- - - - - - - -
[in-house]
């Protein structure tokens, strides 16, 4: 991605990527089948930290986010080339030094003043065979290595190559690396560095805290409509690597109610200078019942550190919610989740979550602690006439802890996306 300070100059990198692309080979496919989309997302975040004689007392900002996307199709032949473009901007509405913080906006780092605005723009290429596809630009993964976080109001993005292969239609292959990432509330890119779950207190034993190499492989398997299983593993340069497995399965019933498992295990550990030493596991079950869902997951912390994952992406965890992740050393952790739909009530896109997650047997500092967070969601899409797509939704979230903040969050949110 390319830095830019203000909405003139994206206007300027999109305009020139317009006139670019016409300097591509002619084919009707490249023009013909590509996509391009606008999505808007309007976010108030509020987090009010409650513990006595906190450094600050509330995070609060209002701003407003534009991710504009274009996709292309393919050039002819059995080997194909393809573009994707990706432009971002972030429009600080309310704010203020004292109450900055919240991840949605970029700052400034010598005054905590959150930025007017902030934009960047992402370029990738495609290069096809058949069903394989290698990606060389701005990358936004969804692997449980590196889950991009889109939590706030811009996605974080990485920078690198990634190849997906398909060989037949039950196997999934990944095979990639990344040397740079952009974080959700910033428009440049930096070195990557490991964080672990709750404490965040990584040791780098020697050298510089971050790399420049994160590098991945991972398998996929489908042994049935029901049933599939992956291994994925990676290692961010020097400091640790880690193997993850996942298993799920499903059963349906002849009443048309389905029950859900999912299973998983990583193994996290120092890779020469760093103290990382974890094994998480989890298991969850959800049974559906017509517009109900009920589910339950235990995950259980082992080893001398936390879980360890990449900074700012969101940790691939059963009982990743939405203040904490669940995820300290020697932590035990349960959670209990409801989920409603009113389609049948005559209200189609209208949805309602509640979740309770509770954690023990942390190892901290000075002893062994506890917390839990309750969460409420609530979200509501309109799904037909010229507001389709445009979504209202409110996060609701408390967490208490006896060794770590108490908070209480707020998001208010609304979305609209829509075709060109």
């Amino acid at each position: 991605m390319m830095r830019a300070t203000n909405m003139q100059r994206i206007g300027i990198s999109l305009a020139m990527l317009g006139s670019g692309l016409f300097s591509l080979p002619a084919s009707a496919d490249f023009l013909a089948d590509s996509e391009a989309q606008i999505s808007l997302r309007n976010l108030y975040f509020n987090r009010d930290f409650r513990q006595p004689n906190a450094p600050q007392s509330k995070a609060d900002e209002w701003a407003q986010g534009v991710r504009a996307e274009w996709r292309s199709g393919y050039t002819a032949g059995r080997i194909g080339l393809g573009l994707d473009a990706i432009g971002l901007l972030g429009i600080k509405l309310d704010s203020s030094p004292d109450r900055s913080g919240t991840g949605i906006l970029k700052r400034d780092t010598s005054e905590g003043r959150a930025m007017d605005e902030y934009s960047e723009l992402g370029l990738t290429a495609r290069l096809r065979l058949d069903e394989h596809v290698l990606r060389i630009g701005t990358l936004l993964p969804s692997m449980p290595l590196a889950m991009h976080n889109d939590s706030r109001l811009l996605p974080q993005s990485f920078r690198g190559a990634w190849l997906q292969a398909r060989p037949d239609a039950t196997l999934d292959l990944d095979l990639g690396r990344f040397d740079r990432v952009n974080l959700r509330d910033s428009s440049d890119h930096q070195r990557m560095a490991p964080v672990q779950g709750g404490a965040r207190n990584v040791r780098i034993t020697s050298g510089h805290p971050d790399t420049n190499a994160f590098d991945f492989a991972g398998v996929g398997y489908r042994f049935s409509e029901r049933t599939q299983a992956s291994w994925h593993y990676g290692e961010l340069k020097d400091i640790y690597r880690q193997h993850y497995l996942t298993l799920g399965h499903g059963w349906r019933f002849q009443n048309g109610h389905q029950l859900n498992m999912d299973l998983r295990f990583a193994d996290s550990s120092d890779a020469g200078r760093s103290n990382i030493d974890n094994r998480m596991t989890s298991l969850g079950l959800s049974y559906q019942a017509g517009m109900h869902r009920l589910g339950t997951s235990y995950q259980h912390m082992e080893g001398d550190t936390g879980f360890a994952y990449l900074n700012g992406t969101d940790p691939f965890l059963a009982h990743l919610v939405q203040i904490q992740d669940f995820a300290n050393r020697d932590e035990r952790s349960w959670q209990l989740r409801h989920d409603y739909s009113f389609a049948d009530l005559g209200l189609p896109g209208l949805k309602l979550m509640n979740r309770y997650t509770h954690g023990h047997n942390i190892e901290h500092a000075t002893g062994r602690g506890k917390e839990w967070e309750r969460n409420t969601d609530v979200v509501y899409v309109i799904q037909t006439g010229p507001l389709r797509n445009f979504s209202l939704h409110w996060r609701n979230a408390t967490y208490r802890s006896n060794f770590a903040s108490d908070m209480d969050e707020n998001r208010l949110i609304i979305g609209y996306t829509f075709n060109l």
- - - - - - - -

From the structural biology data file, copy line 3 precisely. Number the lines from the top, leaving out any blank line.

């Amino acid at each position: 991605m390319m830095r830019a300070t203000n909405m003139q100059r994206i206007g300027i990198s999109l305009a020139m990527l317009g006139s670019g692309l016409f300097s591509l080979p002619a084919s009707a496919d490249f023009l013909a089948d590509s996509e391009a989309q606008i999505s808007l997302r309007n976010l108030y975040f509020n987090r009010d930290f409650r513990q006595p004689n906190a450094p600050q007392s509330k995070a609060d900002e209002w701003a407003q986010g534009v991710r504009a996307e274009w996709r292309s199709g393919y050039t002819a032949g059995r080997i194909g080339l393809g573009l994707d473009a990706i432009g971002l901007l972030g429009i600080k509405l309310d704010s203020s030094p004292d109450r900055s913080g919240t991840g949605i906006l970029k700052r400034d780092t010598s005054e905590g003043r959150a930025m007017d605005e902030y934009s960047e723009l992402g370029l990738t290429a495609r290069l096809r065979l058949d069903e394989h596809v290698l990606r060389i630009g701005t990358l936004l993964p969804s692997m449980p290595l590196a889950m991009h976080n889109d939590s706030r109001l811009l996605p974080q993005s990485f920078r690198g190559a990634w190849l997906q292969a398909r060989p037949d239609a039950t196997l999934d292959l990944d095979l990639g690396r990344f040397d740079r990432v952009n974080l959700r509330d910033s428009s440049d890119h930096q070195r990557m560095a490991p964080v672990q779950g709750g404490a965040r207190n990584v040791r780098i034993t020697s050298g510089h805290p971050d790399t420049n190499a994160f590098d991945f492989a991972g398998v996929g398997y489908r042994f049935s409509e029901r049933t599939q299983a992956s291994w994925h593993y990676g290692e961010l340069k020097d400091i640790y690597r880690q193997h993850y497995l996942t298993l799920g399965h499903g059963w349906r019933f002849q009443n048309g109610h389905q029950l859900n498992m999912d299973l998983r295990f990583a193994d996290s550990s120092d890779a020469g200078r760093s103290n990382i030493d974890n094994r998480m596991t989890s298991l969850g079950l959800s049974y559906q019942a017509g517009m109900h869902r009920l589910g339950t997951s235990y995950q259980h912390m082992e080893g001398d550190t936390g879980f360890a994952y990449l900074n700012g992406t969101d940790p691939f965890l059963a009982h990743l919610v939405q203040i904490q992740d669940f995820a300290n050393r020697d932590e035990r952790s349960w959670q209990l989740r409801h989920d409603y739909s009113f389609a049948d009530l005559g209200l189609p896109g209208l949805k309602l979550m509640n979740r309770y997650t509770h954690g023990h047997n942390i190892e901290h500092a000075t002893g062994r602690g506890k917390e839990w967070e309750r969460n409420t969601d609530v979200v509501y899409v309109i799904q037909t006439g010229p507001l389709r797509n445009f979504s209202l939704h409110w996060r609701n979230a408390t967490y208490r802890s006896n060794f770590a903040s108490d908070m209480d969050e707020n998001r208010l949110i609304i979305g609209y996306t829509f075709n060109l």